Fool... but no pity.
EM:HE, and public perception
I notice there's a recent backswing on the popularity, or at least the social acceptance, of Surgical makeover shows. You know when Oprah builds a show around it, and Entertainment Tonight does spots about actors coming out against something, it's the point where the cultural phenomenon has maybe reached it's nadir and is starting it's backslide.
I'm wondering if the people behind Extreme Makeover: Home Edition--which I think has been a bigger hit than Extreme Makeover--have been beginning to regret the linkage of the "Extreme Makeover" brand name. EM:HE is a show which works HARD to portay itself in a good light--not only doing "good work" for people who need it, but also building on a premise of "helping the worthy, not just the needy". The best the original EM can do is play off the same weekly reoccuring theme of "helping self-esteem", and it gets old--even if the supply of willing participants will never ever dry out. In the end, EM can fall prey to criticism of being nothing but an exploitive freakshow--which devalues legitimate and medically advisable plastic surgery by equating it with things like chin and breast implants--whereas to see the possible heart of EM:HE's exploitiveness, you probably have to dig a bit deeper.
Of course, EM:HE still has it's own bad press to fight. The usual complaints, post-show, from one or two recipients that the work doesn't hold together. In the case of EM:HE this has been compounded by a scandal that the show is advising makeover recipients to use a weird formula to avoid their increased tax burdens, and the IRS doesn't quite agree with it--since they don't use the same definitions of "helping the needy" as network TV does.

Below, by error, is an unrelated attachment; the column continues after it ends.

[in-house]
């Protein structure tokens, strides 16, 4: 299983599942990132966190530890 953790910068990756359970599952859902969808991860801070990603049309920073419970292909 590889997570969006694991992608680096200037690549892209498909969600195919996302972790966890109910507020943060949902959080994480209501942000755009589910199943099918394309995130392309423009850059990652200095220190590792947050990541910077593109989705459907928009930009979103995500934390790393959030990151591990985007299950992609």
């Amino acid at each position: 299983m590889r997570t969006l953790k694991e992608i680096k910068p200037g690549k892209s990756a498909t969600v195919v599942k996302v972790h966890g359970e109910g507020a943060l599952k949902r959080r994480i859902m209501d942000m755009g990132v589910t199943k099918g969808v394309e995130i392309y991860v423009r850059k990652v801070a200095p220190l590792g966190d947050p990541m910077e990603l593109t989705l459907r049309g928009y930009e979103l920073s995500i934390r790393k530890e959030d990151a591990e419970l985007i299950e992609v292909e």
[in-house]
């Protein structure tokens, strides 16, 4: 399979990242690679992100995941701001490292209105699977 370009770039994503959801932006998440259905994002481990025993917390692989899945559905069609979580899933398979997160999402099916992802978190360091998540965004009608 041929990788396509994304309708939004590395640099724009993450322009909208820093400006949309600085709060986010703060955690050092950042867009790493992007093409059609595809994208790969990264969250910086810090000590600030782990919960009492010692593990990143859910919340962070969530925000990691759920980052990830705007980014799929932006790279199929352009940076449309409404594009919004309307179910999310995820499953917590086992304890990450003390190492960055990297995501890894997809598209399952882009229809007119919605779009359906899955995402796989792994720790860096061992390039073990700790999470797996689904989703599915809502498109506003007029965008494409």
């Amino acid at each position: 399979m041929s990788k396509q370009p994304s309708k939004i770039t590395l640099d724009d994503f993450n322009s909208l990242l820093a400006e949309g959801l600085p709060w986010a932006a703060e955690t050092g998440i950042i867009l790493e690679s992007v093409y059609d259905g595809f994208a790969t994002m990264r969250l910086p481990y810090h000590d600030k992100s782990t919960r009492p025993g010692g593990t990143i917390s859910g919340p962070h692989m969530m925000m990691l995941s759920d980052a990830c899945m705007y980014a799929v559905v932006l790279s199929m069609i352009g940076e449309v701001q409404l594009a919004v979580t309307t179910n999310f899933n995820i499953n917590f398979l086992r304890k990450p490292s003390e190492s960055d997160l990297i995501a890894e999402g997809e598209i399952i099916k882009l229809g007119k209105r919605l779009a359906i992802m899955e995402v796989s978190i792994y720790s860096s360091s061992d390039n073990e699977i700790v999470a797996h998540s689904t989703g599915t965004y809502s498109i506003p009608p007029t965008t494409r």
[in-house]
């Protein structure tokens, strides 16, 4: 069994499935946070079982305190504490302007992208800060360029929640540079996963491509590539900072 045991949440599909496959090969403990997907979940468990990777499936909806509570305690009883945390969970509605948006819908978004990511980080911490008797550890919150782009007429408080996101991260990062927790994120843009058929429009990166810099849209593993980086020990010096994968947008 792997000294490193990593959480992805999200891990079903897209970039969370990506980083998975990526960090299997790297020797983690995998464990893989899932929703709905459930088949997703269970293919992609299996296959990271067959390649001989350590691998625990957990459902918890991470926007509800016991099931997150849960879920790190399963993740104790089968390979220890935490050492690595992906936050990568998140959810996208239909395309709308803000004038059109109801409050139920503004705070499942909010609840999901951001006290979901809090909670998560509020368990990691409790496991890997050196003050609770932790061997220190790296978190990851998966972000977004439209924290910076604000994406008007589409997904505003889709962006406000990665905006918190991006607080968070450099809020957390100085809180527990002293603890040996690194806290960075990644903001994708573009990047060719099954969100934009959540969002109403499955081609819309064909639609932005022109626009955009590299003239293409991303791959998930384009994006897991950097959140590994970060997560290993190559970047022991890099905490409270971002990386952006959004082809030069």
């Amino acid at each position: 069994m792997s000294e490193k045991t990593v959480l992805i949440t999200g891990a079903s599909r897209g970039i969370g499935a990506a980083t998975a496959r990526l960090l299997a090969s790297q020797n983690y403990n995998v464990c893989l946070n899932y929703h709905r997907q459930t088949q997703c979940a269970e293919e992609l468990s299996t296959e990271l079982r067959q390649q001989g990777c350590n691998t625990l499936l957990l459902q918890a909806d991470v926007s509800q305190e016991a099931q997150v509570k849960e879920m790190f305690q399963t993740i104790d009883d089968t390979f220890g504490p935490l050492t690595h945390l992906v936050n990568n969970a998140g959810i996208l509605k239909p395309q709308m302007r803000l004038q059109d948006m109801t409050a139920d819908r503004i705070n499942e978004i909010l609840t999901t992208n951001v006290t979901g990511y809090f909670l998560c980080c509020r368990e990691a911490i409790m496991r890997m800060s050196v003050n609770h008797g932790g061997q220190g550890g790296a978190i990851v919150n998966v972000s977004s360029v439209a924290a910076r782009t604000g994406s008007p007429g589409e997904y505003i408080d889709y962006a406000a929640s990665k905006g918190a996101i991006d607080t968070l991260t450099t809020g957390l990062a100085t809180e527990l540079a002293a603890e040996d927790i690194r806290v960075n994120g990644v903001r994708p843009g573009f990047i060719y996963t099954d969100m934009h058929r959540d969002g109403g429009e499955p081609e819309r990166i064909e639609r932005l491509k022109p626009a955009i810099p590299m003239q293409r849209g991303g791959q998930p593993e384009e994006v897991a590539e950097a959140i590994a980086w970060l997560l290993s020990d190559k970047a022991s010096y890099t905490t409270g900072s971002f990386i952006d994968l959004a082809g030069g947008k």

So where does EM:HE go from here? I wonder if they have any concerns, or if the general glow around the show has been enough to overcome them?
Last edited by Krom; 05-22-2004 at 10:17 AM.
God Bless America!
What happened? I have not heard anything and I'm very curious, because we just finished paying taxes on our Monster House, and the Discovery Channel/Original Productions were wonderful to us, covering the whole burden outright.
Originally Posted by Krom
Never mind, I looked it up for myself. ABC Lawyers want the families to claim the improvements as rent, for the 10 days' shoot, and in that case, through a few loopholes and obscure codes, they would not owe taxes on it. If the IRS disallows it, I can't believe ABC would really stick a needy family with a $100,000 tax bill, though. I'm just glad Discovery didn't try anything fishy with us.
Re: the tax loophole, I think that's fair to do for needy families. The IRS is not exactly known for being compassionate, however, so I don't know how that will play out eventually. I'm not even sure ABC could just pay, because that in itself would count as prize money, which is also taxable.
Interesting, I never thought about many of the post-show ramifications.
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Fool... but no pity.